On January 20th 1968 the St. David’s ferry boat left Fishguard harbour in Pembrokeshire, South Wales, at 15.00 hours – destination: Rosslare Harbour. The journey was only 60 miles across the Irish Sea. This was to be my second pioneer move, the first being to Chester in April 1966. Yet this departure was more like emigration and entering into a very different culture. As a 23 year old I was convinced this was what the world was waiting for. Ireland was to become my spiritual and physical home.
It was during the Nine Year Plan, the first Plan of the newly elected Universal House of Justice, which commenced at Ridván 1963 (ending April 1972). In that period of time the National Spiritual Assembly of the United Kingdom was responsible for giving support to the Republic of Ireland to bring about their own National Assembly by 1972. The requirement stated by the Universal House of Justice was for four local Spiritual Assemblies – the minimum to form the foundation of a newly elected National Spiritual Assembly for the Republic of Ireland.
One week prior to my departure date, a tooth abscess developed which I left untreated, as I feared cancellation of my boat reservation could jeopardise my resolve to be a pioneer to Ireland. At that time there was opposition from my parents towards this move for many reasons – one being that the Irish people had their own strong Catholic faith, and also they thought I could be physically harmed should I teach another religion. It was my older sister, Frances, who supported me by organising a car to take me to Fishguard Harbour.
The night prior to my departure I dreamt of ‘Abdu’l-Bahá who gave me a new confidence in that I was to turn to Him for help.
Leaving my family was difficult yet I was also excited and full of hope, and even if the boat were to sink, I had made the effort to get on it for Bahá’u’lláh. I was met at Dublin train station by a pioneer couple, Val and John Morley, who had arrived in Dublin in 1966 from the UK and become well established in the old Bahá’í Centre at 21 Morehampton Road. They escorted me straight to a dentist from the train station. The abscess was drained and dressed, leaving me feeling light headed due to the relief of pressure that had built up in my head. In that intoxicated condition I went to the Bahá’í Centre, laughing and unable to stop talking. My first visitor was Adib Taherzadeh, whom I had met previously at a fireside gathering in Chester. He spoke about the importance of pioneering and I was to join another pioneer Lesley (Gibson, later Taherzadeh) in Limerick whom I had met briefly in Frankfurt, Germany, while attending the International Teaching Conference in 1967. Then there was a special call for pioneers to settle on islands by the Universal House of Justice’s representative, Hand of the Cause Paul Haney.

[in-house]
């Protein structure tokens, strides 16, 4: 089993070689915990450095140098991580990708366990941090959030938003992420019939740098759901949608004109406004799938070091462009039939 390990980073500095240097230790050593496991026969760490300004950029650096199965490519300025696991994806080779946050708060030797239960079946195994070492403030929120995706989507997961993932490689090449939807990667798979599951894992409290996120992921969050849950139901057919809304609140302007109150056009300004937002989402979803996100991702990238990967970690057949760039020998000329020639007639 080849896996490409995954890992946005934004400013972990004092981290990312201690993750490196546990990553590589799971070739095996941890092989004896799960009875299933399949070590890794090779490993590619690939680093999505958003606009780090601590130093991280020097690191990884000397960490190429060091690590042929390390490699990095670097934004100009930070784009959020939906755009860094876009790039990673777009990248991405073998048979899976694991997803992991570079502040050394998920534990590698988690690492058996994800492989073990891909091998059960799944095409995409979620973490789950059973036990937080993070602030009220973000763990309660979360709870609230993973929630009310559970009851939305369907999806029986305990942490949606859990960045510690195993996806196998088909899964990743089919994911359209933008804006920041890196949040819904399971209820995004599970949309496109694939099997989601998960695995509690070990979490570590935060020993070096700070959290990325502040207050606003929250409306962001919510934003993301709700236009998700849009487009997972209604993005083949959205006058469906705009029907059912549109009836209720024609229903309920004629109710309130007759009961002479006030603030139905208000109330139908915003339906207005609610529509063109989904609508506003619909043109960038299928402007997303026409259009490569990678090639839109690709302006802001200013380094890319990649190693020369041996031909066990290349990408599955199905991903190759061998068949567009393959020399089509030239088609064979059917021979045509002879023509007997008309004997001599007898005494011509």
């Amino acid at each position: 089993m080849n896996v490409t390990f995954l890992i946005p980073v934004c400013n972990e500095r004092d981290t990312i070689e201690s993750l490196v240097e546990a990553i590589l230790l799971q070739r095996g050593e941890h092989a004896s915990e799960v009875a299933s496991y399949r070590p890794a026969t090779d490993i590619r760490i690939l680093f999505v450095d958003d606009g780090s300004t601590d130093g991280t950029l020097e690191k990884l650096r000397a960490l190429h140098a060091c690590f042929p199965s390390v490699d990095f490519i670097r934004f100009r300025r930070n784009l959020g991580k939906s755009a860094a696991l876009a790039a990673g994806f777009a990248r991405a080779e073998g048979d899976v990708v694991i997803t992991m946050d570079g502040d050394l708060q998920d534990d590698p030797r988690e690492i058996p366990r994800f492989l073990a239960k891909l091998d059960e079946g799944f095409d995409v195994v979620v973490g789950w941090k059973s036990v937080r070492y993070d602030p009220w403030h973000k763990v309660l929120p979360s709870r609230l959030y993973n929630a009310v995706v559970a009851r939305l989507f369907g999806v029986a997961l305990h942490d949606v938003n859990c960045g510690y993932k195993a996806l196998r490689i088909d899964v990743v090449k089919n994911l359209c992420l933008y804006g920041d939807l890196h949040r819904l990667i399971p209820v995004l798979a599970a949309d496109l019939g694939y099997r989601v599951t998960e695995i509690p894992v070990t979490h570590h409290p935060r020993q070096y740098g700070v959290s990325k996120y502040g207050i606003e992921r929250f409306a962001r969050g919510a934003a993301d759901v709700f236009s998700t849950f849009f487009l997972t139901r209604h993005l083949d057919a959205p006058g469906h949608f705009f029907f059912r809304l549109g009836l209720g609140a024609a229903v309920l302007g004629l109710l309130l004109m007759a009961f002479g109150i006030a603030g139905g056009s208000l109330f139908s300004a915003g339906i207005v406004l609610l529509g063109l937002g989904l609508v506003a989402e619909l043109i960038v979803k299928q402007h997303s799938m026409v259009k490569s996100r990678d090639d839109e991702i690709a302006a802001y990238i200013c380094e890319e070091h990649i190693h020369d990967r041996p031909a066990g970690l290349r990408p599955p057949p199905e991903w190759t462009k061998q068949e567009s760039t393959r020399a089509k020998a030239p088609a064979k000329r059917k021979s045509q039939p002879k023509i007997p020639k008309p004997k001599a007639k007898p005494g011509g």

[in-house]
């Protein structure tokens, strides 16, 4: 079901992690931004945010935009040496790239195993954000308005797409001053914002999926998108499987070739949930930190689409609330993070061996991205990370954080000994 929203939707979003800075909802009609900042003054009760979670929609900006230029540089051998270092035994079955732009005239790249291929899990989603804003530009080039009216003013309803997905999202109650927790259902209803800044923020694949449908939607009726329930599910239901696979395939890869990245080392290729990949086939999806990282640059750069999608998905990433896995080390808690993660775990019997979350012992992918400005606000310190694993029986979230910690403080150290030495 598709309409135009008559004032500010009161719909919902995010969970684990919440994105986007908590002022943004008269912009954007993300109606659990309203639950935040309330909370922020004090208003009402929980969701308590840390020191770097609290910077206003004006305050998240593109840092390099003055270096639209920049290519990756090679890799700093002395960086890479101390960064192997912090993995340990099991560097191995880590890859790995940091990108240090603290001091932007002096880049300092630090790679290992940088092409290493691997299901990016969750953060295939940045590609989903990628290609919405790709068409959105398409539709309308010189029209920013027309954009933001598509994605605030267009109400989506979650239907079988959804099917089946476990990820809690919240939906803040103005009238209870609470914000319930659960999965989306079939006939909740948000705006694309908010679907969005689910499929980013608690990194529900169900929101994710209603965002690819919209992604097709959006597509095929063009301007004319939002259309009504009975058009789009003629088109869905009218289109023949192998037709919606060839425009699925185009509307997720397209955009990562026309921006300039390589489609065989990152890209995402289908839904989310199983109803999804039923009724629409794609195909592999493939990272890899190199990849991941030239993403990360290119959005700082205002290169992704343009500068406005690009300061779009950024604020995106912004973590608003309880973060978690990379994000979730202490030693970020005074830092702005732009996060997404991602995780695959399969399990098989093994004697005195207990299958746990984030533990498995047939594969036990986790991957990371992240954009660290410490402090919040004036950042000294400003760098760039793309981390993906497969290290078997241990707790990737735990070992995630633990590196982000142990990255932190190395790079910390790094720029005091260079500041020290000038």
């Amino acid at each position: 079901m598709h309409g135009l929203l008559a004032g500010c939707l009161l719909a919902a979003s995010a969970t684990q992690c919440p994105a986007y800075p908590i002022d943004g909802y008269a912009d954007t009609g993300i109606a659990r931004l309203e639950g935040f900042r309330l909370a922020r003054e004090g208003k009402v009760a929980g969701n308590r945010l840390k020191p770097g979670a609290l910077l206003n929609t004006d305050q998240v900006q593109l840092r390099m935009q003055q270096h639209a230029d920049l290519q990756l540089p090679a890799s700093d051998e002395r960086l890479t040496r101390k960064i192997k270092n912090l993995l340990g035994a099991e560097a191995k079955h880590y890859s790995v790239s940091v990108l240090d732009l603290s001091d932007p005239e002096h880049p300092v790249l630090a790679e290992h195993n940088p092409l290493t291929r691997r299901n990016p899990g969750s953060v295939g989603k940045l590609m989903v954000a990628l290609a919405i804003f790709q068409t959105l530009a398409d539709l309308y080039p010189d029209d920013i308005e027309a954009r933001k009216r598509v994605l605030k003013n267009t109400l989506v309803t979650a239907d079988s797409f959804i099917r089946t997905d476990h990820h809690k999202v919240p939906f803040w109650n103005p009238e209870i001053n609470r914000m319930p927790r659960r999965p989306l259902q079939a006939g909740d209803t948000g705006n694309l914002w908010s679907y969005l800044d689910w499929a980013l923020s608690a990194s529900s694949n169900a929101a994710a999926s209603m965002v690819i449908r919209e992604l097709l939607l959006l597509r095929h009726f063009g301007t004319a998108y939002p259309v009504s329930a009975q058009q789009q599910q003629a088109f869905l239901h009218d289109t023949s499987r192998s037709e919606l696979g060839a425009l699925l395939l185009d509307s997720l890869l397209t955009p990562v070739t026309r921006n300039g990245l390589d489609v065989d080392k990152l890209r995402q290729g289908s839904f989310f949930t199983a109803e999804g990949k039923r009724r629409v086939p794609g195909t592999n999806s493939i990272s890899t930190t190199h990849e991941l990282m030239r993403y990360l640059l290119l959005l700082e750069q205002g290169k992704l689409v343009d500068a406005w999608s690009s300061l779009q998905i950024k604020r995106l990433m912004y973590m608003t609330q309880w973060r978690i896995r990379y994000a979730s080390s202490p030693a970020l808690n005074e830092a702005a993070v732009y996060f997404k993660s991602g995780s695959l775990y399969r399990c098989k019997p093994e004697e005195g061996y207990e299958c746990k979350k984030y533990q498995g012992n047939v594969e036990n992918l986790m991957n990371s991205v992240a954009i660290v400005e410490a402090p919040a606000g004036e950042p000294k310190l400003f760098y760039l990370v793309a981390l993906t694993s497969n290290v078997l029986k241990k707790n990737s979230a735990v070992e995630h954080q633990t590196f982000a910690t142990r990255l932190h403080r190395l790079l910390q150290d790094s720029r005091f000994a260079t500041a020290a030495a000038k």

I happened to be sitting next to Patrick Green who was at the time a member of the UK Pioneer Committee. He suggested that I go to Ireland and that being Welsh would be an advantage as the Irish disliked the English!
On reflection I was a very inexperienced Bahá’í and I relied heavily on Lesley for guidance and still remain deeply grateful to her for all the love and support she gave me in those early days.
My second visitor to the Dublin Bahá’í Centre was Dr Margaret Magill. She introduced me to her three young children, Rosemary, Barbara and Sylvia. Margaret invited me to her home on many occasions and became a mother figure to me and visited me in many pioneer posts in the Republic. Sadly Margaret recently passed to the Abha Kingdom.
My third visitor was Zebby Whitehead, with a present of some Black Magic chocolates along with the many amusing stories he told. He was a pioneer from the USA and had come to Dublin straight after the Bahá’í World Congress held in London in 1963. There were also Philip and Jane O’Brien and their baby son Quin, also from the USA. I hold treasured memories of the laughter Phil evoked and Jane’s hospitality towards me.
There were many enthusiastic Bahá’í youth based in Dublin during that time. Andrew Wortley was so kind to me and escorted me to the Dublin train station for Limerick after a full week of Bahá’í activities in the Dublin area. I relaxed on the train looking around and admiring the plushness of the décor. I remember thinking how impressive the trains were in Ireland compared with the UK. The ticket collector looked at my ticket and informed me that I held a second class ticket but was sitting in the first class compartment! Yet he allowed me to remain in the first class compartment for the journey. I thought this was an omen of ‘good nature’ within the Irish people.
I was met at Limerick Station by Lesley, and then back to her flat where I stayed for a few days. We spoke about our hopes and fears for the future. One was getting a job and suitable accommodation. Also the penny dropped regarding the policy of the Teaching Committee not to mention the faith until the climate was more relaxed as Catholicism was the only faith considered appropriate in the late 1960s, though change was on its way.
There was snow on the ground, so thick and slippery, when I made my way to the employment exchange. The clerk was most amused that I had come over from Wales to work in Limerick as many Irish people were going over to the UK in search of work at that time.
My personal effort in searching for work continued. Accommodation was found with two elderly ladies from a Protestant background and, though very kind and helpful, they were very suspicious of my motive for arriving in Ireland “single, alone and lowly”. This situation was becoming so unhelpful and my resolve to stay was beginning to weaken. At that moment the phone rang with an offer of work. It was night duty which I accepted with gratitude and within a month a second offer of work came my way at St Joseph’s Clinic for Children with Special Needs. This type of work suited me even better than night duty. Also Lesley worked at the same clinic as a Speech Therapist. However, we were aware not to give the impression of two people conspiring a revolution in a corner and often we would curtail our conversation for later.